The bar was as low as it can get, but there was noticeable improvement from Justin Fields yesterday. The problem, however, is something we’ve pointed out since April: by surrounding Fields with a total lack of weapons or quality offensive line, and by having a new coaching staff and scheme come in, it’s pretty hard to precisely evaluate how much of the failing is on Fields, specifically, and how much of it is everything else. We can SURMISE that it’s probably everything all at once, but how then do you figure out whether Fields can improve enough from here to be the Bears’ guy in 2023 and beyond?
Things seem to be much simpler in the Cubs’ world right now. We know the bones are there for a possible competitive team in 2023, and we know the kinds of additions that are needed this offseason.
- But there are still three games left in the 2022 season, and although the Cubs have checked the last big box I had for them personally (avoid 90 losses), it’s wild that they could finish as high as 76-86. They will still have to demonstrate an ability to win in the first half, which keeps you in the mix in the second half, but it’s not like it’s an unrealistic ask to get a 76-win team to an on-paper-85-win team in a single offseason. Heck, the right shortstop and starting pitcher signings, alone, almost get you there. And that excludes internal developments, where the Cubs very well should have some more steps forward coming.
- Nice to see Nelson Velazquez getting a little hot streak to end his season, hitting .364/.533/.818/258 wRC+ over his last seven games. In that time, he’s raised his season slash line from .193/.262/.345/72 wRC+ to .203/.282/.374/86 wRC+. Obviously not where he would need to be in order to be rostered on a competitive team as a 4th/5th outfielder, but for a rookie with very little Triple-A experience? I don’t hate it. What you need to see from him is either a significant cut in the strikeout rate (31.7%) or a significant increase in the power production (.170 ISO). His career development and trajectory suggests it is more likely to be the latter than the former, and his underlying contact quality metrics suggest he was a little unlucky this year on the power side.
- All that said: we talk a lot about how great it is that the Cubs have so much usable pitching depth that there are a lot of big-league-capable arms that will simply not make the Opening Day roster (but will contribute later as needs arise). But the same is looking like it could really be true on the positional side next year, and Velazquez is a good example. With a number of external additions this offseason, he might get squeezed out of a job on the big league roster for Opening Day. But he’s just 23, he’s got options remaining, and we know there is still development work there. So is it really all that bad that he might hit Triple-A up to open next season? Is it really all that bad to have a guy like that as your 6th (or whatever) outfielder? No. It’s actually awesome. Oh, and sometimes the “depth” guys take a step forward and become something more than that.
- (But, just like with the pitching discussion, it’s a reminder that the Cubs *DO* need to add impact this offseason.)
- Thank you, David. I accept this compliment, which was directed at me personally:
- In all seriousness, you can take a slight additional data point there that the messaging from the organization heading into the offseason is: we are going to get better.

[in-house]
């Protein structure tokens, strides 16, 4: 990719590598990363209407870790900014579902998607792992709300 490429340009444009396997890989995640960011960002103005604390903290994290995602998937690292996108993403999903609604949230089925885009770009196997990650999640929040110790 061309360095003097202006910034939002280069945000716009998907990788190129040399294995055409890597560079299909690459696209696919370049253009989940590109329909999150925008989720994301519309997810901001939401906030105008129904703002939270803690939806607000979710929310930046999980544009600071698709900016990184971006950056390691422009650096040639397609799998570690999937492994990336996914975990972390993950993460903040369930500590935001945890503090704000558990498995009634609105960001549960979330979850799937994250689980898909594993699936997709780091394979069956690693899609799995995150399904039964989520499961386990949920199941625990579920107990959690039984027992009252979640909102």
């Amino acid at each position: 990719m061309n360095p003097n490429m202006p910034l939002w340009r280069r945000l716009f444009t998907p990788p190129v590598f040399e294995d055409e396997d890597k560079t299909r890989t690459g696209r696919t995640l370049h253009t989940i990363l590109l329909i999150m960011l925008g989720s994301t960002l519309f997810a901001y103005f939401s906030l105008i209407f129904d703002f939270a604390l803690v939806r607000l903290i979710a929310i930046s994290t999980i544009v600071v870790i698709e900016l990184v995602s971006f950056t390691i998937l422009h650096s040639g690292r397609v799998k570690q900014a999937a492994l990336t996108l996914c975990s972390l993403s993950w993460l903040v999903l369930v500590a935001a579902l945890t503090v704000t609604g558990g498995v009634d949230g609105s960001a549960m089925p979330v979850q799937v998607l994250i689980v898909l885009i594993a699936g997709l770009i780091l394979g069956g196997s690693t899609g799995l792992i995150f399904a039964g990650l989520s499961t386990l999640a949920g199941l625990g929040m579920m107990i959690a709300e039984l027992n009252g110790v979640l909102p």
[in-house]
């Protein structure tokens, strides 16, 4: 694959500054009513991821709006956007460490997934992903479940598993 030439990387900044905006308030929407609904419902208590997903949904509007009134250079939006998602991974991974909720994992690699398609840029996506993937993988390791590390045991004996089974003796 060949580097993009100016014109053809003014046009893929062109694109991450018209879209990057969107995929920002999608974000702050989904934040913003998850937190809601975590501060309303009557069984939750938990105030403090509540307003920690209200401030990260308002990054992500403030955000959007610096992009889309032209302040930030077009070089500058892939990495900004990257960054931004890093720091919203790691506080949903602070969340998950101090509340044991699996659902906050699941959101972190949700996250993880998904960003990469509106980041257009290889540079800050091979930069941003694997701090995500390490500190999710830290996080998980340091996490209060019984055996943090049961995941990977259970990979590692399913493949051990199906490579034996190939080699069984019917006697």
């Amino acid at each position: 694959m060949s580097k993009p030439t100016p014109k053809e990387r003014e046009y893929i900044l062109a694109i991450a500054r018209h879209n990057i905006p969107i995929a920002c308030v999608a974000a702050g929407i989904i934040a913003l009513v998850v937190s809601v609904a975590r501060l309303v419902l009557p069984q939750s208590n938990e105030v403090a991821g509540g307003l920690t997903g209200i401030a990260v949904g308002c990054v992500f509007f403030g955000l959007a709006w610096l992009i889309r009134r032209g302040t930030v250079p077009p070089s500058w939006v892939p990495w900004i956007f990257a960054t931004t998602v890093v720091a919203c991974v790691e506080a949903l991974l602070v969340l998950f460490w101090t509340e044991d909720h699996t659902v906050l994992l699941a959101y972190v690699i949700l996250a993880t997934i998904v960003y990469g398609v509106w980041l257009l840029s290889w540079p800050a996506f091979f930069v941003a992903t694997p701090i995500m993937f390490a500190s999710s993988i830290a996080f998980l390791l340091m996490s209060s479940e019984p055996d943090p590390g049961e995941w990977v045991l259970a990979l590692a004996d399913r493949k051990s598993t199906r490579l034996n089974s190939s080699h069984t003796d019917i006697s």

- It was already assumed, but now it’s confirmed. Justin Steele’s season is over:
- Steele wraps his breakout 2022 season with a 3.18 ERA over 119.0 IP, 24 starts, 3.21 FIP, 24.6% K, 9.8% BB, a microscopic 3.9% barrel rate, and one phenomenal bullpen.
- Fascinating to think about:
- The very short version? If MLB were using the juiced baseballs of that 2017-2019 era, and everything else about Aaron Judge’s season were exactly the same, he would likely have way into the 70s of homers right now. The high end of the 90% confidence interval is actually 81(!) homers. To me, that says as much about just how freaking juicy those balls were as it does about how impressive Judge’s season is. Also: if Judge were ACTUALLY tracking toward 80+ homers, I have to wonder if pitchers would’ve started getting overly cautious a lot sooner, and if he never would’ve gotten there (but his walk totals would’ve skyrocketed even further).
- The thesis here is that if the Padres flame out quickly, it’ll once again be evidence to the rest of the league that pushing hard is a bad strategy (and thus the Cubs will retrench and not push hard this offseason):
- I do think there is SOME conversation there to be had, but I think there’s a huge item missing: the very best teams in baseball this year almost all have enormous payrolls. The Padres are not an island in that regard, and indeed there are five teams with larger payrolls. The top three – the Mets, Dodgers, and Yankees – are all kind of in a stratosphere of their own, and wouldn’t you know it, they have three of the best five records in baseball. The other two – the Braves and Astros – are both solidly in the top ten in payroll.
- In other words, I’m not so sure a Padres flameout would do much to change the reality: spending a lot of money won’t guarantee you a competitive team, but the best teams – in the aggregate – tend to be among the higher-spending teams. You can do it without money, as the Rays show every year. But there’s a reason they stand out in these discussions – it’s because they are the exception. So, yeah. Go spend some money this offseason, Cubs. You’ve got barely $90 million on the books for next season, so there’s plennnnnnty of room for upward mobility …
- A wonderful tradition:
- Gorgeous shot: